That way, no one is friggin' responsible or accountable ?
I'd be glad if someone could throw some light on responsibility and accountability. Bush has taken full responsibility and accountability on some issues, granted (perhaps we can forgive Tony ), but how about the rest......
As mentioned earlier , we vote for local party officials or we don't vote for them if their services suck. The Party with the most votes gets in. Blair doesn't go campaigning , his local Party councillors do.

Prices have shot up generally in my borough, medical care is one of the best in the country but the de-nationalised railways ( under the Tories) services are a joke. Taxes have shot up considerably. We can blame poor garbage collection and poor services of tram links and some buses on local councils. But railways are definitely a national issue especially now that they are privatised. It's expected that these private companies or someone would invest in new train and track systems eventually. A Japanese one perhaps. That would be a culture shock for the Brits Could we cope ?
Alfred was talking about devolving judicial power. I don't think that's going to help gun control - if anything we'll end up with something similar to US gun control. And the jury is back in on that issue
Thomas Paul
mister krabs
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Joined: May 05, 2000
Posts: 13974
Originally posted by HS Thomas:
As mentioned earlier , we vote for local party officials or we don't vote for them if their services suck. The Party with the most votes gets in. Blair doesn't go campaigning , his local Party councillors do.
So the assumption is that if the party does a great job on local issues that they will be great on federal issues? That is an odd assumption. What if you like Blair but the local guy is screwing everything up? What if you hate Blair but the local guy is the greatest thing since canned beer?
I vote for the person who is responsible. I vote for president, senator, congressman, governor, county executive, town supervisor, etc. Each person has particular responsibilities. If he does a bad job I can vote him out of office without voting out the people who do a good job.
HS Thomas
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Joined: May 15, 2002
Posts: 3404
Originally posted by Thomas Paul:
So the assumption is that if the party does a great job on local issues that they will be great on federal issues? That is an odd assumption. What if you like Blair but the local guy is screwing everything up? What if you hate Blair but the local guy is the greatest thing since canned beer?

The local guy follows the party line.So if he/she is screwing things up , it's the party that is at fault. That's the general reasoning. So the party doesn't get the vote and the voter votes for another party's local rep , probably some unknown if they really want to null their vote...We've had some good local guys lose because their party was screwing up seriously. Maggie Thatcher cost my borough one pretty good Tory chap (now Lord Weatherhill). Of course some blindly vote for the same party regardless. It's Middle England that shifts and shapes elections time and time again.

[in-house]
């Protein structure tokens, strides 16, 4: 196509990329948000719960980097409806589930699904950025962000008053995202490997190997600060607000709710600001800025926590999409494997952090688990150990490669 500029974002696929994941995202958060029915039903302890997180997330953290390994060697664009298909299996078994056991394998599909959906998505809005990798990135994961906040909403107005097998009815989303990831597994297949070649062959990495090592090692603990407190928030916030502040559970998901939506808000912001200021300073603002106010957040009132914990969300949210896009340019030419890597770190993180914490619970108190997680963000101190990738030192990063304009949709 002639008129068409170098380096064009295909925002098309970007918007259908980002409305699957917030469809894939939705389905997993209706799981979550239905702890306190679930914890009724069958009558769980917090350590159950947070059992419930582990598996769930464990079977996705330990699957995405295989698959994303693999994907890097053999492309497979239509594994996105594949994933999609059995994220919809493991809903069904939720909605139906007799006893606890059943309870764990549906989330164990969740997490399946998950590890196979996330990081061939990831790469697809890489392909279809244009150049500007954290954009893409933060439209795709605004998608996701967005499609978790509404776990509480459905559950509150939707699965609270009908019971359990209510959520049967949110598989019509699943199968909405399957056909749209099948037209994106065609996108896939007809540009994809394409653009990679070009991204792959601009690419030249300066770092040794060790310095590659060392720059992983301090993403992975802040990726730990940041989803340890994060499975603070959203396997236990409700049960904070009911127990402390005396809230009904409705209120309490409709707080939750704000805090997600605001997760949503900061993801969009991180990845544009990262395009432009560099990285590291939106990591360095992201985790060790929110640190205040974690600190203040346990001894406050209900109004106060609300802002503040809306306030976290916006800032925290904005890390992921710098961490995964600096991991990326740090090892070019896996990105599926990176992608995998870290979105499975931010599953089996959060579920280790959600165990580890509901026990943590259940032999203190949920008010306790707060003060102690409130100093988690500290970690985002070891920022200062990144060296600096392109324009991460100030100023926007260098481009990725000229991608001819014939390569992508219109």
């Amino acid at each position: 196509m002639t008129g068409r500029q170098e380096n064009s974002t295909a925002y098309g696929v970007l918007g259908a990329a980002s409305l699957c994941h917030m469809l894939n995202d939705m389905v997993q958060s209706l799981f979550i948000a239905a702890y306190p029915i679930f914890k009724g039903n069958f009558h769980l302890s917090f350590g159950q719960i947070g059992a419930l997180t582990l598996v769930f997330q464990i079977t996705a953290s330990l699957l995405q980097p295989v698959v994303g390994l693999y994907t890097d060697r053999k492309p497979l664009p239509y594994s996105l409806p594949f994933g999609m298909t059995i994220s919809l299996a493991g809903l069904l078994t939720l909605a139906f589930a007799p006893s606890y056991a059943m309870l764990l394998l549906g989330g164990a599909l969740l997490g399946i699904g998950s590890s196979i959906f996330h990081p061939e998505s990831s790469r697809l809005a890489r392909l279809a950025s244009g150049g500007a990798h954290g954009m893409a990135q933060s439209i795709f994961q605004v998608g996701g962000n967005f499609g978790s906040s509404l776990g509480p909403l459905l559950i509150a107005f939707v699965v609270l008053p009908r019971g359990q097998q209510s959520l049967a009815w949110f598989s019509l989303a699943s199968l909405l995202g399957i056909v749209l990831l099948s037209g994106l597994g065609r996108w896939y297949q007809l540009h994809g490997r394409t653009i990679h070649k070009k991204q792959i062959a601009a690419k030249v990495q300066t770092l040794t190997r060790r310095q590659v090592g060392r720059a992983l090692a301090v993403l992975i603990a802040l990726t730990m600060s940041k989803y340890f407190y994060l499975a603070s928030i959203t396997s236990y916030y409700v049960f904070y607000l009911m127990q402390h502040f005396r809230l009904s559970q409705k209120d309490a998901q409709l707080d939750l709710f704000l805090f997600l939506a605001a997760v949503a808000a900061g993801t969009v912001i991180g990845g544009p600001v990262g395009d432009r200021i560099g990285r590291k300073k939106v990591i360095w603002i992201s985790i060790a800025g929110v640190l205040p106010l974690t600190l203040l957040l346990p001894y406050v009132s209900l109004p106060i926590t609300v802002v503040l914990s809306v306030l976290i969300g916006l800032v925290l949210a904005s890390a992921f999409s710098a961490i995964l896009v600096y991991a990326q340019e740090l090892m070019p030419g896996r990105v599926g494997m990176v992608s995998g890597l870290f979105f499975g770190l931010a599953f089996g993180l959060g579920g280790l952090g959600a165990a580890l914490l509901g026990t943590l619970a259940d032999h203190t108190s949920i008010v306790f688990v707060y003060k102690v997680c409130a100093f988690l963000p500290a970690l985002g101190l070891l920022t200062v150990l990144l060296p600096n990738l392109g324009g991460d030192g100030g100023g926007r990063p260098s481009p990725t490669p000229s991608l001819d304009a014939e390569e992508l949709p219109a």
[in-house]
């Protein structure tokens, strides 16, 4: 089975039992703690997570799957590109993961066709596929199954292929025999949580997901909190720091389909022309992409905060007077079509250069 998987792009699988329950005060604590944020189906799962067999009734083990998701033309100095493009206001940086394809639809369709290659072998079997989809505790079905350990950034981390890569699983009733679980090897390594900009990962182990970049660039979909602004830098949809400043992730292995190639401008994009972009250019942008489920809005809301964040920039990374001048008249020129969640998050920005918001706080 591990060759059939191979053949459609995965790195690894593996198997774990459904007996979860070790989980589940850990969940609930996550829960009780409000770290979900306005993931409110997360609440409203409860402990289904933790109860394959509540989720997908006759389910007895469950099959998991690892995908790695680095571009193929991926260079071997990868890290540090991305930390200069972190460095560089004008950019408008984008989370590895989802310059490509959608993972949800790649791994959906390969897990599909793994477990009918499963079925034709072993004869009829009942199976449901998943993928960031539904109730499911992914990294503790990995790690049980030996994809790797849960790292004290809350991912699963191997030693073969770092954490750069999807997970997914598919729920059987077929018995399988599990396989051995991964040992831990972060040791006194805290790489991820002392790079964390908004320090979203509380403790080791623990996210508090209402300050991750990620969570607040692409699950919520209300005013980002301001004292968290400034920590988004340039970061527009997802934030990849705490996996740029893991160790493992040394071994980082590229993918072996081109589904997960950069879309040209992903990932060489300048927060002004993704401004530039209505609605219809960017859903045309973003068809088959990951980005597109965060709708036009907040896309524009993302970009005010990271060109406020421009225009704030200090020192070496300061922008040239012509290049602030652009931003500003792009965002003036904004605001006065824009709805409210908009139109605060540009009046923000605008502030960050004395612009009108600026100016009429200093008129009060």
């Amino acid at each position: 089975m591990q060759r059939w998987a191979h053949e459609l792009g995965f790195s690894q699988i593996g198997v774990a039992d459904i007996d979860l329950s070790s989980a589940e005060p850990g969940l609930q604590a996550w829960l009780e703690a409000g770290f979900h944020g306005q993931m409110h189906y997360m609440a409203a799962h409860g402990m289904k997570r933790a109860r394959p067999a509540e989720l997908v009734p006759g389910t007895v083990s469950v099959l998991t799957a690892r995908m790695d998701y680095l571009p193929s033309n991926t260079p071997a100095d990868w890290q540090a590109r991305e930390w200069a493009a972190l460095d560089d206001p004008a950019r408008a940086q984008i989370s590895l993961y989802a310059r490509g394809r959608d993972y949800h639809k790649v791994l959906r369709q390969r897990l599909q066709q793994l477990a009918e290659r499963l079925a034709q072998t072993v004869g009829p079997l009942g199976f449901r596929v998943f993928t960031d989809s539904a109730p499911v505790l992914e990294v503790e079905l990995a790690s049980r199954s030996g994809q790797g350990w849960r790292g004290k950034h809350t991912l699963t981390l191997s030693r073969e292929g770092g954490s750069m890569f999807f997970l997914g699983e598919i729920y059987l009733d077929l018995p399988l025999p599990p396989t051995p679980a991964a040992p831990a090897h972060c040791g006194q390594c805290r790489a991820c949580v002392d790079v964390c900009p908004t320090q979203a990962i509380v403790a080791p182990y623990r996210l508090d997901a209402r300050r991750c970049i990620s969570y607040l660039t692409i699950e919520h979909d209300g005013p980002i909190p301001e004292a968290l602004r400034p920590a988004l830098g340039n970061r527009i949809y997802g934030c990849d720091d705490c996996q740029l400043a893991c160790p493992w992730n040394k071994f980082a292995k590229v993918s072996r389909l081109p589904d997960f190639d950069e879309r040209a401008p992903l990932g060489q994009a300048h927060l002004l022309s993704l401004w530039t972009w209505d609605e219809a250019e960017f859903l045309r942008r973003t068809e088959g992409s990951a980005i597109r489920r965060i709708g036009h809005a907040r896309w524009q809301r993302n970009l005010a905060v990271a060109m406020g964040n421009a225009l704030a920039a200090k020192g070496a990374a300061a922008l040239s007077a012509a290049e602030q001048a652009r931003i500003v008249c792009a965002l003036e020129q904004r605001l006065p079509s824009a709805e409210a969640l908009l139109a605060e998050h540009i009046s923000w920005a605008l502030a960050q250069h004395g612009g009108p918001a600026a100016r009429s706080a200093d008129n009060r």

Middle class values hate ostentation and waste - and like things like (relatively ) free, good education, the ability to be upwardly mobile and good family moral values.
Oddly enough Maggie Thatcher did quite a lot for the middle class in retrospect. It must have been her (upper) middle class background shining through.The rich Tories didn't quite like the hoardes of middle class moving into their neighbourhoods and got rid of her.. The time of the property boom when owner-occupied homes soared.
Hope that's as clear as mud. All my own perspective,of course, which will be challenged forthwith.
[ December 01, 2003: Message edited by: HS Thomas ]
Thomas Paul
mister krabs
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Joined: May 05, 2000
Posts: 13974
Originally posted by HS Thomas:
The local guy follows the party line.So if he/she is screwing things up , it's the party that is at fault.
That seems to be a huge difference between the US and Great Britian. Politicians in the US do not follow the party line 100% of the time. A typical politician might hit the 80% mark with a really reliable party guy hitting around 90%.
But this begs the question... isn't it possible that one party might be really good at solving local problems and an absolute bust at national issues?
HS Thomas
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Joined: May 15, 2002
Posts: 3404
That line Thomas quoted above is a bit of a generalisation. A few odd ones stick out for what they believe in.

Here's the story of Red Ken - Kenneth Livingstone once described as the most odious man in Britain. He complained so much about the state of London they gave him the job of Mayor of London. Here's his story :

Red Ken

Some of his policies made him a tabloid hate figure; the Sun newspaper once described him as "the most odious man in Britain."
But he has been able to point out that many of the measures he pursued in the 1980s have since become acceptable government policy.
He was in favour of talking to Sinn Fein and the IRA. He was a strong supporter of the recognition of gay rights and measures to address inequality faced by women and ethnic minorities.
His time at the GLC also saw campaigns against its abolition and in favour of its "Fares Fair" policy which pioneered the use of modern advertising techniques in political communication some time before the wider Labour Party discovered their effective use.

[ December 01, 2003: Message edited by: HS Thomas ]